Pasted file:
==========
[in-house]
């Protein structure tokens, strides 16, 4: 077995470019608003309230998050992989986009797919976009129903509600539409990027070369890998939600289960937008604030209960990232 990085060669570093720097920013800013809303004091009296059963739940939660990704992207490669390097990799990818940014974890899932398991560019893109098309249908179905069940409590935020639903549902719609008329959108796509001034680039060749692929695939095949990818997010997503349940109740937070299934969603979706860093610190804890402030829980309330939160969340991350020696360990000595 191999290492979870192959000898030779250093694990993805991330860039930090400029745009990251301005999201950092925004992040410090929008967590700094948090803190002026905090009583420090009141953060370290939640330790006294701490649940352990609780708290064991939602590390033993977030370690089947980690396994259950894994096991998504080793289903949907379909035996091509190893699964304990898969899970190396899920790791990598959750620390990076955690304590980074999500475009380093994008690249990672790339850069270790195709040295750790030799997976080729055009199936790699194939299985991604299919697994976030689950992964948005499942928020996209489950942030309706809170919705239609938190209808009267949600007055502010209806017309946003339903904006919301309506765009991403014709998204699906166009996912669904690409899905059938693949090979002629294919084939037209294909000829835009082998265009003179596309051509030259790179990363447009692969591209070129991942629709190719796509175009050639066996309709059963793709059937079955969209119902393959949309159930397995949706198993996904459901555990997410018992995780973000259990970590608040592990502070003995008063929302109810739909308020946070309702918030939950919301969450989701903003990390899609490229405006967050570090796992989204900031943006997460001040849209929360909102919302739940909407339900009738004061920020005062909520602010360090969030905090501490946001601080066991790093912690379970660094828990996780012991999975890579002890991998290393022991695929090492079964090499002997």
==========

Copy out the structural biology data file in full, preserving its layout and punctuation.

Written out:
[in-house]
């Protein structure tokens, strides 16, 4: 077995470019608003309230998050992989986009797919976009129903509600539409990027070369890998939600289960937008604030209960990232 990085060669570093720097920013800013809303004091009296059963739940939660990704992207490669390097990799990818940014974890899932398991560019893109098309249908179905069940409590935020639903549902719609008329959108796509001034680039060749692929695939095949990818997010997503349940109740937070299934969603979706860093610190804890402030829980309330939160969340991350020696360990000595 191999290492979870192959000898030779250093694990993805991330860039930090400029745009990251301005999201950092925004992040410090929008967590700094948090803190002026905090009583420090009141953060370290939640330790006294701490649940352990609780708290064991939602590390033993977030370690089947980690396994259950894994096991998504080793289903949907379909035996091509190893699964304990898969899970190396899920790791990598959750620390990076955690304590980074999500475009380093994008690249990672790339850069270790195709040295750790030799997976080729055009199936790699194939299985991604299919697994976030689950992964948005499942928020996209489950942030309706809170919705239609938190209808009267949600007055502010209806017309946003339903904006919301309506765009991403014709998204699906166009996912669904690409899905059938693949090979002629294919084939037209294909000829835009082998265009003179596309051509030259790179990363447009692969591209070129991942629709190719796509175009050639066996309709059963793709059937079955969209119902393959949309159930397995949706198993996904459901555990997410018992995780973000259990970590608040592990502070003995008063929302109810739909308020946070309702918030939950919301969450989701903003990390899609490229405006967050570090796992989204900031943006997460001040849209929360909102919302739940909407339900009738004061920020005062909520602010360090969030905090501490946001601080066991790093912690379970660094828990996780012991999975890579002890991998290393022991695929090492079964090499002997």